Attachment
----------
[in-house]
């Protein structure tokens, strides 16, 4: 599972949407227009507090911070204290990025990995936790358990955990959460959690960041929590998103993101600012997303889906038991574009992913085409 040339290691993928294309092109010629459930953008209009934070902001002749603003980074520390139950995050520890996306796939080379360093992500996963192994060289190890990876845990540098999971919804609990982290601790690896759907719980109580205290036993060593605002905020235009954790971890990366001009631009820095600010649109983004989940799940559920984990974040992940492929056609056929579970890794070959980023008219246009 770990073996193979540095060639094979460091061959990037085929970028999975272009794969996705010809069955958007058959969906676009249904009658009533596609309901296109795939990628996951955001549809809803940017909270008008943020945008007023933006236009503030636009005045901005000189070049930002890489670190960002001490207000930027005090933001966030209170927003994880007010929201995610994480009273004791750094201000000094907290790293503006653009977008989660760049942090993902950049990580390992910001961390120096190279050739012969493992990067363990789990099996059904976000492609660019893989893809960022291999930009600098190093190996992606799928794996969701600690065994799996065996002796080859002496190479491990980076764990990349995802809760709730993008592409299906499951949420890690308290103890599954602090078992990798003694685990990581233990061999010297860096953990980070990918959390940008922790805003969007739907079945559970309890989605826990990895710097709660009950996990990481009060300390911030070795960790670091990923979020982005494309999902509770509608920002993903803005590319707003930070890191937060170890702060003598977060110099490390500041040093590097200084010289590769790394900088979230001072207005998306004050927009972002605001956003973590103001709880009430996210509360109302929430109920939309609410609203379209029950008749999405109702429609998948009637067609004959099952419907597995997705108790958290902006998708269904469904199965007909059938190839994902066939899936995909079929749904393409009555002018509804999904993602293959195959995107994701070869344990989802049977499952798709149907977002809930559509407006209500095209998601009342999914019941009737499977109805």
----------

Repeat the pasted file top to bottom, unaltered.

[in-house]
């Protein structure tokens, strides 16, 4: 599972949407227009507090911070204290990025990995936790358990955990959460959690960041929590998103993101600012997303889906038991574009992913085409 040339290691993928294309092109010629459930953008209009934070902001002749603003980074520390139950995050520890996306796939080379360093992500996963192994060289190890990876845990540098999971919804609990982290601790690896759907719980109580205290036993060593605002905020235009954790971890990366001009631009820095600010649109983004989940799940559920984990974040992940492929056609056929579970890794070959980023008219246009 770990073996193979540095060639094979460091061959990037085929970028999975272009794969996705010809069955958007058959969906676009249904009658009533596609309901296109795939990628996951955001549809809803940017909270008008943020945008007023933006236009503030636009005045901005000189070049930002890489670190960002001490207000930027005090933001966030209170927003994880007010929201995610994480009273004791750094201000000094907290790293503006653009977008989660760049942090993902950049990580390992910001961390120096190279050739012969493992990067363990789990099996059904976000492609660019893989893809960022291999930009600098190093190996992606799928794996969701600690065994799996065996002796080859002496190479491990980076764990990349995802809760709730993008592409299906499951949420890690308290103890599954602090078992990798003694685990990581233990061999010297860096953990980070990918959390940008922790805003969007739907079945559970309890989605826990990895710097709660009950996990990481009060300390911030070795960790670091990923979020982005494309999902509770509608920002993903803005590319707003930070890191937060170890702060003598977060110099490390500041040093590097200084010289590769790394900088979230001072207005998306004050927009972002605001956003973590103001709880009430996210509360109302929430109920939309609410609203379209029950008749999405109702429609998948009637067609004959099952419907597995997705108790958290902006998708269904469904199965007909059938190839994902066939899936995909079929749904393409009555002018509804999904993602293959195959995107994701070869344990989802049977499952798709149907977002809930559509407006209500095209998601009342999914019941009737499977109805």